California set the record for the latest budget in state history with its 2010 budget, which arrived 100 days after its supposed deadline.
All the waiting seems to have gotten under the skin of voters as it looks as if Proposition 25, also dubbed the On-Time Budget Act, will pass with relative ease as 54.9% of voters have given the legislation their stamp of approval.
La Cañada Mayor Don Voss opted not to disclose whether he supported the bill, since the city hasn't officially taken a stance on the matter, but admitted an on-time budget would be nice.
"Obviously, I think everyone would agree that it would be great to get the state budget passed on time," Voss said.
Proposition 25 gets rid of the two-thirds majority needed to pass a state budget or budget-related legislation, requiring just a simple majority, while retaining a two-thirds vote to raise taxes.
"We have to get our budget done each year, and we do, by June 30," Voss said. "The state doesn't feel the same urgency."
The bill looks to create urgency for California lawmakers to pass a budget. Under the legislation, lawmakers would permanently forfeit daily salary and expenses until a state budget is accepted. Currently, pay is withheld every day the budget is late, but back pay can be collected once it's passed.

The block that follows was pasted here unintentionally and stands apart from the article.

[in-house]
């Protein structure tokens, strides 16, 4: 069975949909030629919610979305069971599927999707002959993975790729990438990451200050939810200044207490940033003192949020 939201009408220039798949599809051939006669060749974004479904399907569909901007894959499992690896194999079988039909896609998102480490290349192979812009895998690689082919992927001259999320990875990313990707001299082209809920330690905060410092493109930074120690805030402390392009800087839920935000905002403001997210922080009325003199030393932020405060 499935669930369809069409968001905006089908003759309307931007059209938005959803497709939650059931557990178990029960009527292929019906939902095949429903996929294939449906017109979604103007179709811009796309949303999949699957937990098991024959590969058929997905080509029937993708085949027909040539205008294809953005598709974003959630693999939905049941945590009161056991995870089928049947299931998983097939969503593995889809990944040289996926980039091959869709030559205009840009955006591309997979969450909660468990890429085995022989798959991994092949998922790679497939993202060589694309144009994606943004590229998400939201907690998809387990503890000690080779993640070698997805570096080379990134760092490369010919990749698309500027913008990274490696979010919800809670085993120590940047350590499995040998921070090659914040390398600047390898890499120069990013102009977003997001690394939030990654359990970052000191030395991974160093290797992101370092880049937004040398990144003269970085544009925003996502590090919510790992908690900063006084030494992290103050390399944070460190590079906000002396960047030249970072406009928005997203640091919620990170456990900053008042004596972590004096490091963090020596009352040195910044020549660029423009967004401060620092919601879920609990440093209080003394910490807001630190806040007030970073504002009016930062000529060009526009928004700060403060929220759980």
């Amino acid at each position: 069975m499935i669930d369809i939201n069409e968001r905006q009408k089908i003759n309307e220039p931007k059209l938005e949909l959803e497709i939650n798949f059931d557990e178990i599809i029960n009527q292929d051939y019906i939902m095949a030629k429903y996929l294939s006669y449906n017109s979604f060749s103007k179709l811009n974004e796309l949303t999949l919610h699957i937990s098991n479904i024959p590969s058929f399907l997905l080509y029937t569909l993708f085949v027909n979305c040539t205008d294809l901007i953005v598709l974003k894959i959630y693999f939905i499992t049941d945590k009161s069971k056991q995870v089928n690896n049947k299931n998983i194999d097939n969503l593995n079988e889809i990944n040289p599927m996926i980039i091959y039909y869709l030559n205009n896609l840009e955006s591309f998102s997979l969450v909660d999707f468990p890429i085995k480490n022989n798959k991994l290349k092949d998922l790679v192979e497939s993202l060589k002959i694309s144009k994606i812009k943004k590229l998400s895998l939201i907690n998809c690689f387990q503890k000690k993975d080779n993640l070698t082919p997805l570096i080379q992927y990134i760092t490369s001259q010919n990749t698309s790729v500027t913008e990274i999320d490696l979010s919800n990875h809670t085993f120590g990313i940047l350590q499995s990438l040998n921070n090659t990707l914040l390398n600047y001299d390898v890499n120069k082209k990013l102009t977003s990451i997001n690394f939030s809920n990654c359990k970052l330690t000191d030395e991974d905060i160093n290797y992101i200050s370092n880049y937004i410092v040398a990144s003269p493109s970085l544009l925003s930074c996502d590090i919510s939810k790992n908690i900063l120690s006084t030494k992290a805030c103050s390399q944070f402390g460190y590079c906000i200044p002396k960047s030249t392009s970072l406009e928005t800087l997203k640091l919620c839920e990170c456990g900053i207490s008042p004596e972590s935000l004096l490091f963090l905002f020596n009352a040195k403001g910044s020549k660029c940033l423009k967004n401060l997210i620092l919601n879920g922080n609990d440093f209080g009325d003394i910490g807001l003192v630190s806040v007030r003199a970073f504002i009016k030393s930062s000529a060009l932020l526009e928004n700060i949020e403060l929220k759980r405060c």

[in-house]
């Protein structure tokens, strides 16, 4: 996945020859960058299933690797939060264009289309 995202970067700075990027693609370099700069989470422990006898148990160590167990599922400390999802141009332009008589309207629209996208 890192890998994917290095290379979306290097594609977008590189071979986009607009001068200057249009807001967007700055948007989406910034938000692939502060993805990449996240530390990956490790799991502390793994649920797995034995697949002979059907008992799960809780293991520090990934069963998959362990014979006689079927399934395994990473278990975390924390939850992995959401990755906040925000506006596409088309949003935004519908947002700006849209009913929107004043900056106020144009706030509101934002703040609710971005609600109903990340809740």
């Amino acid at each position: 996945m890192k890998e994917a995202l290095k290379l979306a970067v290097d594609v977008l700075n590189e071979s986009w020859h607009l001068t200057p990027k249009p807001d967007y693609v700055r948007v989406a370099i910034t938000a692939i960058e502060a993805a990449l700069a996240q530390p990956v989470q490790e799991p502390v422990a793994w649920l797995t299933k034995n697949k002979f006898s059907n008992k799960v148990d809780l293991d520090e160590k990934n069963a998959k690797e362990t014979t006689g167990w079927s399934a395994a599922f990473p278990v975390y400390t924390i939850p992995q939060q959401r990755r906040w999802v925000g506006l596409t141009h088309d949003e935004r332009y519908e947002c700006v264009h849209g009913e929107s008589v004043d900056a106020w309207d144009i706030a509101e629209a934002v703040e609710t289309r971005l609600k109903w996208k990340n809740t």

City budgets are dependent on federal dollars. This creates a problem when cities are planning a budget without knowing how much funding Sacramento will afford them until the state adopts a budget.
School districts that rely on government funding have the same problem cities do when waiting for a state budget.
"I think it would be beneficial for school districts because it would, one hopes, reduce the amount of time we have to wait before we have some certainty," La Cañada Unified School District Superintendent Jim Stratton said. "I think it could only be good."
Cindy Wilcox, LCUSD board member, said a budget passed with a simple majority could be good for public education.
"It's a good thing to have a budget with a visible majority," Wilcox said. "It's more likely to reflect the mainstream voters. Education is a very high priority for voters, so I think it will stay at or near the top of the voters' lists."
Perhaps the legislation will bring change to Sacramento, Stratton said.
"There have basically been no attempts to do any structural reshaping of how public education is really funded," Stratton said. "I'm hoping this might actually propel some bolder thinking in Sacramento."